Across The Capital
Confronted with funding cuts from the council, the Edinburgh Chinese School is endeavoring to survive by any means possible.
Kim Wong, the headteacher of the school, said that the council has tightened the budget on most of the mainstream schools in Edinburgh, including Drummond Community High School , where The Edinburgh Chinese School rents its classrooms every Saturday morning.
In order to cut down the extra cost (£4000), the class time was modified passively from 1p.m-3p.m to 10: 45a.m-12: 45p.m, which marked as the biggest change since the established year 1971. Parents were also forced to pay double tuition fees to make up for the additional rental. “This is harsh for some parents with low incomes. We need to consider this point as well,” said Kim Wong.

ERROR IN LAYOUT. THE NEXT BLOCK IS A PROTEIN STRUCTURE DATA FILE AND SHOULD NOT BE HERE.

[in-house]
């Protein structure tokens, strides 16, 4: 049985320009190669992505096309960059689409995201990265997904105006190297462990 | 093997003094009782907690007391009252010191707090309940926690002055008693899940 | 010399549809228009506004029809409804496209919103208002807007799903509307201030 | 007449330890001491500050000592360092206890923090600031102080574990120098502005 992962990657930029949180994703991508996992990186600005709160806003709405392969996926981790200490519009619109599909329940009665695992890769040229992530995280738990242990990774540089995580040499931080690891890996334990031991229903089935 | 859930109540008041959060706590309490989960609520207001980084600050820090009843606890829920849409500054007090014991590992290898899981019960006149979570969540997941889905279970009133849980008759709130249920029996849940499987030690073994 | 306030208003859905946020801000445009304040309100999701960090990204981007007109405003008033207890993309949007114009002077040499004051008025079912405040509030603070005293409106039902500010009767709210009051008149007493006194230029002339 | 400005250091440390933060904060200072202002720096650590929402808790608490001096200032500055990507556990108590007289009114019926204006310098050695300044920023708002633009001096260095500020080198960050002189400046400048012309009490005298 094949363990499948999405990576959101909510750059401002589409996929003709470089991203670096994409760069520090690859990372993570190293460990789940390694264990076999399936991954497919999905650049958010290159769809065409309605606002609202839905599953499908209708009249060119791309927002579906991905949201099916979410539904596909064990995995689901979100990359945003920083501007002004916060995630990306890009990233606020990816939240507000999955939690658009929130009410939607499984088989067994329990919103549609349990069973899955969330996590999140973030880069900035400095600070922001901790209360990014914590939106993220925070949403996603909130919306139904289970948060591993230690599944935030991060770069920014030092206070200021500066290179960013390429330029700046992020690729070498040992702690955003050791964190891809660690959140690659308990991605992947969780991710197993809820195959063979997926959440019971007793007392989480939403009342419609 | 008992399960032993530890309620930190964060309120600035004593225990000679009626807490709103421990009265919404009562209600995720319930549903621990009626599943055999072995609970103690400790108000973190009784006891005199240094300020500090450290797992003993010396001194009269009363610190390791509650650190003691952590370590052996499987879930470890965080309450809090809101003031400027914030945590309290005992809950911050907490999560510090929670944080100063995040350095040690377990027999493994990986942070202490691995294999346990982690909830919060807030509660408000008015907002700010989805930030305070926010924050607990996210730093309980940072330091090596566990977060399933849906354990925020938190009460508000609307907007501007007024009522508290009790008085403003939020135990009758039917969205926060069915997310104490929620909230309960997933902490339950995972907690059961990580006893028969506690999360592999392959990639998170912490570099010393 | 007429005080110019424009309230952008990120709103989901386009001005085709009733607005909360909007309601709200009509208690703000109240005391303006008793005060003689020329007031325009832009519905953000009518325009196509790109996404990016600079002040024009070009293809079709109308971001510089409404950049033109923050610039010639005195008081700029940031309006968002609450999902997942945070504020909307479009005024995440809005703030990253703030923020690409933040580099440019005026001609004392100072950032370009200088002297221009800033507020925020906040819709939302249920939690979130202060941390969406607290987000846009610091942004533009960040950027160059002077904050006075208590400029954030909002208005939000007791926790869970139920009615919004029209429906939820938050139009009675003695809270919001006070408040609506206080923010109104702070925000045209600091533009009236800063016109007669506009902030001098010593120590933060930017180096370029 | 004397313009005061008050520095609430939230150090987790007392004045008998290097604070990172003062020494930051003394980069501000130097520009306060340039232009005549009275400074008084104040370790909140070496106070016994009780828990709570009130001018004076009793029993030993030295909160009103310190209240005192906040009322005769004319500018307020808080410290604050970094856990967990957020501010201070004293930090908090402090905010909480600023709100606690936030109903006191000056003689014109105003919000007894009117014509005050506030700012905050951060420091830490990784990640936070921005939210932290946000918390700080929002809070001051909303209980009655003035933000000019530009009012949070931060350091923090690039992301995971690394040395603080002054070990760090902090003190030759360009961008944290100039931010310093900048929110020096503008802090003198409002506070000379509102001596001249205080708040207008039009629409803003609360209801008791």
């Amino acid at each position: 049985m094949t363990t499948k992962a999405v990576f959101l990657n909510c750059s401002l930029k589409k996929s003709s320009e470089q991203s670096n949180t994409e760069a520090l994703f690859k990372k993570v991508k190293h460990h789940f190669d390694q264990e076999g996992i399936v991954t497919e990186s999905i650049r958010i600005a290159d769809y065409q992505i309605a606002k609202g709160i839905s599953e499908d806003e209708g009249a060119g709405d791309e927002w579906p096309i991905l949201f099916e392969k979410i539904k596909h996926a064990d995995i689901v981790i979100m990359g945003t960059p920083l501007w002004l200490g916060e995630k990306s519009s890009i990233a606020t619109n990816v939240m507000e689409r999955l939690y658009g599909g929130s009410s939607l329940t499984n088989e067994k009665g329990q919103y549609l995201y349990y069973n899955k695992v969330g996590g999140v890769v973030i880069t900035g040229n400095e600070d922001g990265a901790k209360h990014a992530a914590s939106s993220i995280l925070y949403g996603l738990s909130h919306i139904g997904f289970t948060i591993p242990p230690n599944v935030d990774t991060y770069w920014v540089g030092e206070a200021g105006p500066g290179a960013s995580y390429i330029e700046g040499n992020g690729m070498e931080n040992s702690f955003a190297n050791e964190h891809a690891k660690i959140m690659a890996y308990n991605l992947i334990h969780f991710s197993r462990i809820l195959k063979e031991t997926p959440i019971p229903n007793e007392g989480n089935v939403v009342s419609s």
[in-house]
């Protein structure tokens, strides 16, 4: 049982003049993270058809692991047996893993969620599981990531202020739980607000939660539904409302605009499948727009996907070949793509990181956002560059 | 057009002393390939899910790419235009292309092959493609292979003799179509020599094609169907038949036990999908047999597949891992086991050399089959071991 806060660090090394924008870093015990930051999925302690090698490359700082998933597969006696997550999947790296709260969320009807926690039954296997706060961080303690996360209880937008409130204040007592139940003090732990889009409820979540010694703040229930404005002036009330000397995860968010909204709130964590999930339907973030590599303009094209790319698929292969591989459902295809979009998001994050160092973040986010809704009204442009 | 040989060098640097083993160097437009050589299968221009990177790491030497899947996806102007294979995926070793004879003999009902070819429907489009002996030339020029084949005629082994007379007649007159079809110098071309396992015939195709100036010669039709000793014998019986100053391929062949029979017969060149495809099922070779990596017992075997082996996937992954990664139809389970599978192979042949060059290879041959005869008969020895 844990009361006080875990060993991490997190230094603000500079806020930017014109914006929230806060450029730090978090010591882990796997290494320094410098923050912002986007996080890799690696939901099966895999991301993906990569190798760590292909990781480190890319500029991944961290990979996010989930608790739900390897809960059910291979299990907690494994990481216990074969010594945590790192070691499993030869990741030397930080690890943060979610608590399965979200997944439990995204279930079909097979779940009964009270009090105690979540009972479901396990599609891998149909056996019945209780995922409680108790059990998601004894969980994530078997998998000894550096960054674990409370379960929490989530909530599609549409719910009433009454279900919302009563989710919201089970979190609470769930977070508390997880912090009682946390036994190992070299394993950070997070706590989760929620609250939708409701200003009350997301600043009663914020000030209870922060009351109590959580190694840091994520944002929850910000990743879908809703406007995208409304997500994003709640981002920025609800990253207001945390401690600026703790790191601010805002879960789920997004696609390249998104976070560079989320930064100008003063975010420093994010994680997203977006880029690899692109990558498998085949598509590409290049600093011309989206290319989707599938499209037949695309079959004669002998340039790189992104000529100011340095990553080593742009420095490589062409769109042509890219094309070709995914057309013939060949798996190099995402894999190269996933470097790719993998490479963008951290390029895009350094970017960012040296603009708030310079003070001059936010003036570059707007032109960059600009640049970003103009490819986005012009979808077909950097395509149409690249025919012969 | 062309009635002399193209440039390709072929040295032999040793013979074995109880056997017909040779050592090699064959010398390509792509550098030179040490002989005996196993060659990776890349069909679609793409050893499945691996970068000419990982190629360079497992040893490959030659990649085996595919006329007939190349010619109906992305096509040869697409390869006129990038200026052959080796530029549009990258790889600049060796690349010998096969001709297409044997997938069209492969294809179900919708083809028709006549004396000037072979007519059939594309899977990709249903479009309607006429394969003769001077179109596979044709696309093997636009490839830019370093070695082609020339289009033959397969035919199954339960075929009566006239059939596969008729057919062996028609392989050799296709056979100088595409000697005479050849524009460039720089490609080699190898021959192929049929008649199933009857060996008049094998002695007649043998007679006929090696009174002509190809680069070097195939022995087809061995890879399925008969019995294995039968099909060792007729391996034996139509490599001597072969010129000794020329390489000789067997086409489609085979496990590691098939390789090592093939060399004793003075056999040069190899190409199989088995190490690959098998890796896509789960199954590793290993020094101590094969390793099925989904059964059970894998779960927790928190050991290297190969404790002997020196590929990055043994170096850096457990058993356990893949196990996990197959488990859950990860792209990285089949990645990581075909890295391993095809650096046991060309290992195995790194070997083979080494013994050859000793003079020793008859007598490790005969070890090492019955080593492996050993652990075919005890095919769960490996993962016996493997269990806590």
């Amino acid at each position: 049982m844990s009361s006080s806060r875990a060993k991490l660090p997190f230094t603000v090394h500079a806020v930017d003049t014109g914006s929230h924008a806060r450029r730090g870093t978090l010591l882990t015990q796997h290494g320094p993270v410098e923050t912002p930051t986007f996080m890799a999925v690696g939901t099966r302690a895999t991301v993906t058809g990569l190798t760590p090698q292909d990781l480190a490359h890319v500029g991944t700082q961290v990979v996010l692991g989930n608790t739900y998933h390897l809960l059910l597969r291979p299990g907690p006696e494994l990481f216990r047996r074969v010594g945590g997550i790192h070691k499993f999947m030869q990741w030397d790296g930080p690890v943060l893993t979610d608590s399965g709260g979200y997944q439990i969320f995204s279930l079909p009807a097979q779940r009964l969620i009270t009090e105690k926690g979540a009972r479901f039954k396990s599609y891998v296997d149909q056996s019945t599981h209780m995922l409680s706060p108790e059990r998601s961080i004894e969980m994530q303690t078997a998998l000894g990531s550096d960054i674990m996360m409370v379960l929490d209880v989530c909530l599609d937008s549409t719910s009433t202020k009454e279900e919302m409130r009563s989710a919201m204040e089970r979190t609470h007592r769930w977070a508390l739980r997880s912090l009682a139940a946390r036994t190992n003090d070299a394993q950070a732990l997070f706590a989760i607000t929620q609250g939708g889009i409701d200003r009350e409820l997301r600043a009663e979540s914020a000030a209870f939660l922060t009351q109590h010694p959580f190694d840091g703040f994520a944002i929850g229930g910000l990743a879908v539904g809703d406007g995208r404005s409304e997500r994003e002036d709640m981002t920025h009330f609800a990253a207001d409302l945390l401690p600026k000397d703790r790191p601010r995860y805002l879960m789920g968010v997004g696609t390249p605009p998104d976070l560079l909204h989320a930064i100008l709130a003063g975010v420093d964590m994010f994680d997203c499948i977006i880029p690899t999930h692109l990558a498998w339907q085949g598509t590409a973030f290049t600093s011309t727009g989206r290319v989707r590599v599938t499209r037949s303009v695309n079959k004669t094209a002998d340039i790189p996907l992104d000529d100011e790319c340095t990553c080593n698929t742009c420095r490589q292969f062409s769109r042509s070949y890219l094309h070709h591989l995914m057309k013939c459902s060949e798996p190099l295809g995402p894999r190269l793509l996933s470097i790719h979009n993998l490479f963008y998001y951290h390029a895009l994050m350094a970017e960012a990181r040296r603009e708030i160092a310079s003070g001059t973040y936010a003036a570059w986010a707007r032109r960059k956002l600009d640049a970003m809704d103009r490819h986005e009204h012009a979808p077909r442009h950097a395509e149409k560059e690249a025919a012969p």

To maintain normal running order, the school adopted three main methods. First is to shrink the expense on the first-aid courses, a training program which focuses on taking care of children during their school time. Applying for grants is another feasible way. Last year the schools succeed in receiving the grants form the Scottish Community Foundation.
At present, most of the school’s money comes through its own fund raising efforts. Every Chinese New Year, the school holds a children’s talent charity show, inviting parents, local community members, restaurants and other organizations.
Although the school is tight on budget, there were not any dramatic increase in tuition fees compared with previous years. Students without exams (i.e. GCSE, AS & A Level) were required to pay £65 per year when applying for 2011-2012 school year. The price was £5 higher than that of two years ago. The tuition fee covers the cost of textbooks, teaching materials and the running of the school.
Cui Geqian, a mother of a child attending the school, appreciated the price fixing: “considering the whole year, 2-hours class every Saturday. I think it’s of great value for my child.”